I have enjoyed reading Hiring Librarians because it provides a broad overview of what hiring managers want in job candidates. This information is very important to know, especially for library science students.
I also defend the question regarding the program or school students have graduated from. That is, if there is factor that is important in the hiring process, I want to know about it–even if it should make me feel a little anxious. In other words, I would much rather know the realities of how hiriing managers practice than be in the dark.
Thanks! I agree that it’s better to know – and we’re in the knowledge business after all…
I think Hiring Librarians is a great website. I enjoy reading it and commenting, even though I’ve been 40 years in the profession. You question about U of I is right on target and I would have pushed it further. It probably is one person’s opinion about the school. I would have asked on what they are basing their opinion. Maybe examples. U of I needs to know if people are making comments about them.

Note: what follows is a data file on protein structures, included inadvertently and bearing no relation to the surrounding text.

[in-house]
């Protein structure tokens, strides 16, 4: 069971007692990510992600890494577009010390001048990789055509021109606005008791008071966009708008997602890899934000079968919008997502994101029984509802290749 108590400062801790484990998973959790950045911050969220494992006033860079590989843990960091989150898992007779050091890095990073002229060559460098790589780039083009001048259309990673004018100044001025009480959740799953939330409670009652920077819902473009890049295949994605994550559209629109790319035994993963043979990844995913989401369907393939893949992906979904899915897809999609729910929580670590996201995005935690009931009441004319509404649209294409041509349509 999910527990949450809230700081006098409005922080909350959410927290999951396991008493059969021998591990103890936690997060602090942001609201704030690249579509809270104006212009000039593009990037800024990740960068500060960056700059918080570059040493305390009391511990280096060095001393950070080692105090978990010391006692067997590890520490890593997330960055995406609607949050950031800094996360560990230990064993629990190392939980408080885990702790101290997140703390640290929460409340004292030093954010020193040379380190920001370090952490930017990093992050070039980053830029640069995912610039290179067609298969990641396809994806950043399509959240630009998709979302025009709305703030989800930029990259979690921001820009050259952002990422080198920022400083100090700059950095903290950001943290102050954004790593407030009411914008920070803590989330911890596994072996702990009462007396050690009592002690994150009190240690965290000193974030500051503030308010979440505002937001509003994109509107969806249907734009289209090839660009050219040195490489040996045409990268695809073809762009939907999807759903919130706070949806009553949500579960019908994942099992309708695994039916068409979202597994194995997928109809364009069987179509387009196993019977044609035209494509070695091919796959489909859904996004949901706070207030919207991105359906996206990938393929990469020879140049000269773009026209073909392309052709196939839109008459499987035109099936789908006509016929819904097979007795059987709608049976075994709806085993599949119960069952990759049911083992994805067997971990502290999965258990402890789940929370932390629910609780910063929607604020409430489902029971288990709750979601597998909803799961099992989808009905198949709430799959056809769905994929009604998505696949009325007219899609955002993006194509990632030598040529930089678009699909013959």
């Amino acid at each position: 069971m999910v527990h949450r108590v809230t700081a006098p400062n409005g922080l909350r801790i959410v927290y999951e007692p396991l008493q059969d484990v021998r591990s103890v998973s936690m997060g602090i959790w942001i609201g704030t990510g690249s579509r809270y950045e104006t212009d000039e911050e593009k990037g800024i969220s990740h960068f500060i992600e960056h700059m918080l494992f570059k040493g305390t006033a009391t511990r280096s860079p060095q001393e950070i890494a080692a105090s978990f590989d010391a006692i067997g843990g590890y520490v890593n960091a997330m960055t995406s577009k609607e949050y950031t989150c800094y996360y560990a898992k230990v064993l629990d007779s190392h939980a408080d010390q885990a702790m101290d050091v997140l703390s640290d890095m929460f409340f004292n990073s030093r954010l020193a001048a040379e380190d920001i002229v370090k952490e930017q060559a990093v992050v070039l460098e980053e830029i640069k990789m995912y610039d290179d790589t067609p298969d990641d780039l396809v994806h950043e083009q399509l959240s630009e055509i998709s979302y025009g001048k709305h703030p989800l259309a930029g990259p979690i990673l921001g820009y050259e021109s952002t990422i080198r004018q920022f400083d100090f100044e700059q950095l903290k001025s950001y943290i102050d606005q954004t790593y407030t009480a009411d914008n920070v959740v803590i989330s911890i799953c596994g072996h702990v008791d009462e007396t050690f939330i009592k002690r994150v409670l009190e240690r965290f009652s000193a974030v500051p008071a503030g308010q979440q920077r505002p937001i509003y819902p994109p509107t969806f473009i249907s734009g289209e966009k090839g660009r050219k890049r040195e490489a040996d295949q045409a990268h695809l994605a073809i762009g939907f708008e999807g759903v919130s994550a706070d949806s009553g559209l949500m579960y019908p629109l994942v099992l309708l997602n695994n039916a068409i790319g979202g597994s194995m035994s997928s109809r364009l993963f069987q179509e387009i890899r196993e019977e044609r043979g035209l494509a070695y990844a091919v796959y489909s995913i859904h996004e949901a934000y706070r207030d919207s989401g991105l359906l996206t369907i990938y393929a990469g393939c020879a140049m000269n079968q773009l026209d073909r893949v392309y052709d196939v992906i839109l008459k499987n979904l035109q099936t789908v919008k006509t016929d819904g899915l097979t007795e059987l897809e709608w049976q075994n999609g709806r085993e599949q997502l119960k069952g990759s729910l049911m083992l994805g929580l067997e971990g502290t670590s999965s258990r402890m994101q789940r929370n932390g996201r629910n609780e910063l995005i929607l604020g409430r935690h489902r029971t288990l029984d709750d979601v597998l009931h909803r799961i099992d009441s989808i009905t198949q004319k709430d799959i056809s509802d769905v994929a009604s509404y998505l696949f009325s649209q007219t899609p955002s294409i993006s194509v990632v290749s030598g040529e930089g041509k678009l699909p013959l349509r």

Just thanks. I’m not searching, yet, but I’m learning a lot about the search now. So, thanks. Especially since at every interview it will be someone’s opinion that will decide whether I get offered a job.
You’re very welcome!
Thank you for your blog! I graduated with my MA/MLS degrees in May from Indiana University, and was job searching for a year while being done with classes and writing my MA thesis. I started my first professional position October 1st, and read your blog all throughout the job search process. I have no idea if advice given helped me land this job… but reading about other job searchers gave me hope that I wasn’t all alone in this process. Most of my friends not in a dual program graduated 1-2 years ahead of me, and already had jobs by the time I started searching fro one. Reading hiring manager’s perspectives gave me solid LIBRARY based HR opinions. That’s an important niche to fill because libraries, as we all know, are different from corporations, and their hiring practices are different. So, thanks again! I’ll keep referring others to your blog in the profession. 🙂